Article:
Reading, Speaking, and Silences in a State of War
Oleksandr Mykhed, who is now serving in Ukraine’s Armed Forces, contemplates on the role of literature in his essay – “If previous reading experiences did not protect my family or me, how can the knowledge gained through reading today protect us as a nation?” He traces back his attempts to start reading again – “my journey back to reading was a conscious process of taking small, hesitant steps, one after another”. No literary classic brought solace to him until he turned to Stephen King, his teenage self’s favorite author. The book, dealing with the themes of trauma and struggle to rebuild one’s life, resonated deeply with his own state of mind. Reading, for Mykhed, is one of those daily habits that re-establish normality and security where it does not exist anymore. It is also a way to “relearn how to speak for trauma cannot remain silent”.
But before relearning to speak, noting silences is important. As Victoria Amelina contemplates in her essay in Apofenie, silences can be more formidable than words. They anticipate the loss of life, the most unspeakable experiences, the psychological wound that impairs physical ability to speak, or simply the end of conversation – when there is nothing left to say.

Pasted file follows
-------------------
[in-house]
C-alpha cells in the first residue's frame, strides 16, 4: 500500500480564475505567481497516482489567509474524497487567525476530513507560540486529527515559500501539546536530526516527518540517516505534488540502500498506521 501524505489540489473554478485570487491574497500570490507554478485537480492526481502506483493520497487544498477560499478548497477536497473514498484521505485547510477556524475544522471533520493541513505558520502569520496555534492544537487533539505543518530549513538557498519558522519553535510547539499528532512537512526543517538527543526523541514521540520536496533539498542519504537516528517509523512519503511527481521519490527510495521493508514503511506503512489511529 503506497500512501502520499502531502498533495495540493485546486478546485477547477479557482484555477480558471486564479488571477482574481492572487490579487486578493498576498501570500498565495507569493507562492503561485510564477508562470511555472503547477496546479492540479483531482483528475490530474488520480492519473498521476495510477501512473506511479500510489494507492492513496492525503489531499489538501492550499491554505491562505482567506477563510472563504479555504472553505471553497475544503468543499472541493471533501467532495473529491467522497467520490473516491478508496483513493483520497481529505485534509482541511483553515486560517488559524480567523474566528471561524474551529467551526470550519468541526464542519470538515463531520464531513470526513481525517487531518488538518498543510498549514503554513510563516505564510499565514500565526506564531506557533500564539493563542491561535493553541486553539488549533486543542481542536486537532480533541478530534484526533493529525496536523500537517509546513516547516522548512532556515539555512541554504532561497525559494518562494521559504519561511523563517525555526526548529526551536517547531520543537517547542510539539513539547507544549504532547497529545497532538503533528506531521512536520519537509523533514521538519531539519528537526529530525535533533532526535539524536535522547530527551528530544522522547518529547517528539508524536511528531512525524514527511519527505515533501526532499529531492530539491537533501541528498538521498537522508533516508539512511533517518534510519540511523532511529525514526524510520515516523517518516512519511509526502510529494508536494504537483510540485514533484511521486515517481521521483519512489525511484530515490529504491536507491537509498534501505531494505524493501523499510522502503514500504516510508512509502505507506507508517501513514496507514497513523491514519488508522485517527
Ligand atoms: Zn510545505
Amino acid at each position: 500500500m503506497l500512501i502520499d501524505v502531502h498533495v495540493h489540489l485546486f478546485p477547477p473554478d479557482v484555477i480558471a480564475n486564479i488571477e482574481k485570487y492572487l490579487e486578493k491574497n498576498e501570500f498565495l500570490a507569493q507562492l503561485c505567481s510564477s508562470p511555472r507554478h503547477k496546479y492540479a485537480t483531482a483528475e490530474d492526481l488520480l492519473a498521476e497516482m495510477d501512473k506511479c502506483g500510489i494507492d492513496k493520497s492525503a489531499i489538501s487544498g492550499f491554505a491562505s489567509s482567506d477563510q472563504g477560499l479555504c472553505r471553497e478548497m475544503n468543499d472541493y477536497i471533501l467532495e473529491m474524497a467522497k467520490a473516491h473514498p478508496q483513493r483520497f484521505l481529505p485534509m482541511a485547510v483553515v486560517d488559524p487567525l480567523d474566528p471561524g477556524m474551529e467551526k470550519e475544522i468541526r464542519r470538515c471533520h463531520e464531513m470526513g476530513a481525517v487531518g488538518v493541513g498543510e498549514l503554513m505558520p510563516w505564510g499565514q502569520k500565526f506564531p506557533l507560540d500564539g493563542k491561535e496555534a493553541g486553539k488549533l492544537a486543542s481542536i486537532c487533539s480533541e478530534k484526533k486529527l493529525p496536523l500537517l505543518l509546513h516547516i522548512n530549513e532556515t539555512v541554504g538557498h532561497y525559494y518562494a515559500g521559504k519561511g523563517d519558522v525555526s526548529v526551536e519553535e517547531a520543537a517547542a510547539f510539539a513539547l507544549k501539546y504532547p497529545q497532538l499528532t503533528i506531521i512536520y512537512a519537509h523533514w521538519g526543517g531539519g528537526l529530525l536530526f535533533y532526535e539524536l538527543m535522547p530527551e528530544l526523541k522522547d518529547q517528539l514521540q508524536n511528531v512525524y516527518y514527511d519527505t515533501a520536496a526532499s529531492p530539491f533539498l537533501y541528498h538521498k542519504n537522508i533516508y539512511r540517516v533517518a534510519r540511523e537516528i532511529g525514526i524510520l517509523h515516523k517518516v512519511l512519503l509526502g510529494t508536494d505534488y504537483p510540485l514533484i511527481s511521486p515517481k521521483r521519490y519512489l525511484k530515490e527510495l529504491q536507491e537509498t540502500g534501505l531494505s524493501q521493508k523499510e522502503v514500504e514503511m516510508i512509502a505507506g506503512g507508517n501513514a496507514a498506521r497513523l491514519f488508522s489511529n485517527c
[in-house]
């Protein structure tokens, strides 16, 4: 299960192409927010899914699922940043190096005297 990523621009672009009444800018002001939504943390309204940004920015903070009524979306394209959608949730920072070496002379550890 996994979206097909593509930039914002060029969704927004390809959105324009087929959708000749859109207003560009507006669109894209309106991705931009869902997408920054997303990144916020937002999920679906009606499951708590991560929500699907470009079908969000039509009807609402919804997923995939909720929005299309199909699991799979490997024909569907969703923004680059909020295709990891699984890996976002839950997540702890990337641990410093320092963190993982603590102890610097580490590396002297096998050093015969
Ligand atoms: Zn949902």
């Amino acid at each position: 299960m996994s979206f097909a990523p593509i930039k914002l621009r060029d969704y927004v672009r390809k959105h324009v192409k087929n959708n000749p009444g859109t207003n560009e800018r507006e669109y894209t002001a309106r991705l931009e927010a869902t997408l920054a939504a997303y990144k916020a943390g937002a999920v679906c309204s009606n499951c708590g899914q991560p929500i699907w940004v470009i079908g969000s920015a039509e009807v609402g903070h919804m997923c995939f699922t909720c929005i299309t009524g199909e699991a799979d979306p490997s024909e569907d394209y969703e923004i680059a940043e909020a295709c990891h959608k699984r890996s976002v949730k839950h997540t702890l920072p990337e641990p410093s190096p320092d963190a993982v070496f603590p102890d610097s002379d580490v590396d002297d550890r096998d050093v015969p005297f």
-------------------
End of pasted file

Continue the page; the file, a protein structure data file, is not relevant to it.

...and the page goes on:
For the poet Iya Kiva, silence becomes a metaphor for time as it witnesses silently “all our movements and choices”. In her article in Apofenie, she eloquently marks the changes in the perception of time, debating whether the time in war is considered lost. “Time has never felt as heavy as it does now”, she writes, comparing the passage of time to “carrying gravestone on your body”, “bottomless well of icy water”, “imbued with a weigth”.
The metaphors, however, serve not only Ukrainians as they grapple with the right words to describe their reality, but also to their European counterparts fatigued with the constant war news cycle. As the writer Natalka Sniadanko put it in New Eastern Europe, “Ukraine continues to be a white spot on the mental map of Europe, a blemish that continually generates negative news and danger, prompting us to want to protect ourselves instinctively”.
Still, for Kiva, the optimism is still there -- the “train of wartime ceaselessly continues onward, moving further from peace and closer to victory”. Ukrainians learnt to “swim” in this “river of war”, standing firm and resilient.
This resilience is a proof for historians that there is much to learn from the Ukrainian nation, which some claimed to be a “non-nation from nowhere”. The historian Yaroslav Hrytsak in his essay argues that Ukrainians “are a real force, which is able to defeat Russian threat for themselves and the entire world. With their struggle, Ukrainians are producing new meanings, which were not there before”. He goes as far as to suggest that Ukrainians are capable of stopping the “Russian pendulum”, which according to some historical theories, prevent Russia from turning on truly democratic path.
Yet, as the writer and Armed Forces defender Artem Chapeye graciously reminds us in his essay, the real change will happen on the shoulders not of the tiny yet visible minority – intellectuals, artists, journalists – but mostly invisible majority – peasants, construction workers, drivers, supermarket guards, waiters, miners, plumbers, most of whom will remain unknown, out of the a public eye, silent.